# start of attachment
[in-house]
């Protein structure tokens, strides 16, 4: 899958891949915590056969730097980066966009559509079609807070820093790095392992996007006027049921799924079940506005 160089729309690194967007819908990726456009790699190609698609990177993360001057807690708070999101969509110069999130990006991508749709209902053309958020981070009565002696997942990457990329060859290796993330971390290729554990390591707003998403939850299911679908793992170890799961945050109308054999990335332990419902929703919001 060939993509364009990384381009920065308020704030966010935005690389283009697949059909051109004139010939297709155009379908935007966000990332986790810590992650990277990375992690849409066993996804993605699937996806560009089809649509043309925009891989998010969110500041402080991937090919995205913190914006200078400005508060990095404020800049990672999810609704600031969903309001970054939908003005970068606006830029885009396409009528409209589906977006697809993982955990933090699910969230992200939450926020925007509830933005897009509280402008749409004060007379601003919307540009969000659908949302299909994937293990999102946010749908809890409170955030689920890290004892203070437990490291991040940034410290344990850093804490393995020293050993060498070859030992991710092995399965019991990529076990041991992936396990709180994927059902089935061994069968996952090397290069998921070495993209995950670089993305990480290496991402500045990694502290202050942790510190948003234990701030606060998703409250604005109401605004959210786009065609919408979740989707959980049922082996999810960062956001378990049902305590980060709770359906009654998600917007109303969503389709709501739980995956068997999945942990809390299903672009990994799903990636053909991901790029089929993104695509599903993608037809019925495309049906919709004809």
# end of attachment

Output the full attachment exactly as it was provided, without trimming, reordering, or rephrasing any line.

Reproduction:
[in-house]
């Protein structure tokens, strides 16, 4: 899958891949915590056969730097980066966009559509079609807070820093790095392992996007006027049921799924079940506005 160089729309690194967007819908990726456009790699190609698609990177993360001057807690708070999101969509110069999130990006991508749709209902053309958020981070009565002696997942990457990329060859290796993330971390290729554990390591707003998403939850299911679908793992170890799961945050109308054999990335332990419902929703919001 060939993509364009990384381009920065308020704030966010935005690389283009697949059909051109004139010939297709155009379908935007966000990332986790810590992650990277990375992690849409066993996804993605699937996806560009089809649509043309925009891989998010969110500041402080991937090919995205913190914006200078400005508060990095404020800049990672999810609704600031969903309001970054939908003005970068606006830029885009396409009528409209589906977006697809993982955990933090699910969230992200939450926020925007509830933005897009509280402008749409004060007379601003919307540009969000659908949302299909994937293990999102946010749908809890409170955030689920890290004892203070437990490291991040940034410290344990850093804490393995020293050993060498070859030992991710092995399965019991990529076990041991992936396990709180994927059902089935061994069968996952090397290069998921070495993209995950670089993305990480290496991402500045990694502290202050942790510190948003234990701030606060998703409250604005109401605004959210786009065609919408979740989707959980049922082996999810960062956001378990049902305590980060709770359906009654998600917007109303969503389709709501739980995956068997999945942990809390299903672009990994799903990636053909991901790029089929993104695509599903993608037809019925495309049906919709004809």